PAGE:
The Weekly Mind Reader: Politics, Religion, Motherese

by Staff Writer
February 10, 2023 at 12:05 PM UTC

The Weekly Mind Reader highlights the top psychiatry and CNS stories from the week.

On Monday, President Biden mentioned several important mental health topics in his State of the Union speech. That’s just one of the  important psychiatry stories from the week worth revisiting. 

Monday

A brief report in The Journal of Clinical Psychiatry reviewed the literature looking at the combination of ketamine and psychotherapy for the treatment of PTSD. The good news? It’s feasible. Another JCP review advised doing a careful assessment of preexisting risk for skeletal and dental complications before administering electroconvulsive therapy, and another study suggested that a physician’s COVID era prescribing habits may be influenced by the politics of the cable news channel they watch.  

Tuesday

Score another win for vitamin D. Supplementation of D2 or D3 was shown to cut the risk of suicide in veterans in half and by nearly 70 percent in vets who were Black or D-deficient. Findings in the The Primary Care Companion for CNS Disorders suggested that paternal depression negatively influences neurodevelopmental disorders in their children. Also in PCC, the case of a man with schizoaffective disorder who seemed to lack the decision-making capacity to make a life or death call about his own health.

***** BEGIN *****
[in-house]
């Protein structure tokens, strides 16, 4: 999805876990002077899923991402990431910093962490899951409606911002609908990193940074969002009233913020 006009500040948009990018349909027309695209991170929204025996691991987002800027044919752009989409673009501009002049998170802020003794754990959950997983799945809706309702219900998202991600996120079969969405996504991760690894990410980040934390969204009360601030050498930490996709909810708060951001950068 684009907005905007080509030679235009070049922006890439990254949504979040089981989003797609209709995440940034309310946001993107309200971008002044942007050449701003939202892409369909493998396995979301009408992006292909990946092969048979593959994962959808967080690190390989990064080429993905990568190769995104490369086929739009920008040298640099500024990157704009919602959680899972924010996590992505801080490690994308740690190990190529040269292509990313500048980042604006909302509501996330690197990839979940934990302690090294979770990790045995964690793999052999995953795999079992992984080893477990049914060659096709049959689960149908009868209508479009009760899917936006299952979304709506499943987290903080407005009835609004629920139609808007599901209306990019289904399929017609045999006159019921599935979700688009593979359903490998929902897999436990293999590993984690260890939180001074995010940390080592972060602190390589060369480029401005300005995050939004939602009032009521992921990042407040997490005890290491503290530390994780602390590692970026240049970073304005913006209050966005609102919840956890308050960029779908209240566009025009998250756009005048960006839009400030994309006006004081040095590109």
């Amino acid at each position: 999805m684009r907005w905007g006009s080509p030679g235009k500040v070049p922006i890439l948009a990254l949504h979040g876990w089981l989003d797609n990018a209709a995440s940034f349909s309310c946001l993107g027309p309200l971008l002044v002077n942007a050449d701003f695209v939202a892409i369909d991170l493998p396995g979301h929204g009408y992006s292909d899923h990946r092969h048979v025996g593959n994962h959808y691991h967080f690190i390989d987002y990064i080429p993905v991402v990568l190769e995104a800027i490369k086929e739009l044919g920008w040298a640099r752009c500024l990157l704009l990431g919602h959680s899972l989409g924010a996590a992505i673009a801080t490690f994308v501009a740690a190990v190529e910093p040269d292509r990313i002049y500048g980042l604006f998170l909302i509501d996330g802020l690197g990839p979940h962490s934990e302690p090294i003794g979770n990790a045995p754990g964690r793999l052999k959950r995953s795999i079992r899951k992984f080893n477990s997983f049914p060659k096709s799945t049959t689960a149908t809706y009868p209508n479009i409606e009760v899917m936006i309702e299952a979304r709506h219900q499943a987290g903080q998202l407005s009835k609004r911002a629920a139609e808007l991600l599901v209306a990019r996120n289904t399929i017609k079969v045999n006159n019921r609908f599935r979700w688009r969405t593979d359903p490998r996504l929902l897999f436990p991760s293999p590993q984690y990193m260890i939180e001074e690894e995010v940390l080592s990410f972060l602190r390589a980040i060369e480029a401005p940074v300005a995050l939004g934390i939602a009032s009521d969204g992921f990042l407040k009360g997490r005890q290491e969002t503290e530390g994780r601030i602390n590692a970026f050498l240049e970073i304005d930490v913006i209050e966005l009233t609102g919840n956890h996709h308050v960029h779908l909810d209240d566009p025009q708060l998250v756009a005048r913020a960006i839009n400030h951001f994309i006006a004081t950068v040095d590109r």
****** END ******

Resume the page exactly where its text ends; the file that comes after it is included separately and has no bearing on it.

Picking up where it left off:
Wednesday

A much needed analysis of various antipsychotics and their weight gain side effects. Plus, the best type of exercise for Parkinson’s patients is…

Thursday

A new PCC study looked at how religious affiliation informs a doctor’s attitude towards homosexuality. While docs of most religions were accepting, a few were generally not. We also revisited a study from last year that suggested ginger might be a cheap and readily available remedy for acute migraine.The study’s results were a bit mixed, but the authors concluded patients had nothing to lose by giving the spicy root a try. 

Friday

Toddlers who make less eye contact during silly “motherese” baby talk are more likely to be diagnosed with autism, a new study found. Based on eye tracking measurements alone, researchers were able to determine which little ones had autism and which didn’t. This could pave the way for inexpensive, earlier diagnostics. 

Looking Ahead

We’ve got another informative week planned including an insightful interview with the author of the updated insomnia guidelines published in PCC a few weeks ago.

Editorial

A Welcome Focus on Psychotherapy

Learn more about JCP’s Focus on Psychotherapy section and meet the section editors.

John C. Markowitz and others

Brief Report

Camptocormia and Antipsychotic Medications

Camptocormia, or “bent spine syndrome,” is an often-overlooked adverse effect of antipsychotics; early diagnosis and treatment is essential to prevent severe consequences.

Rashmi Subhedar and others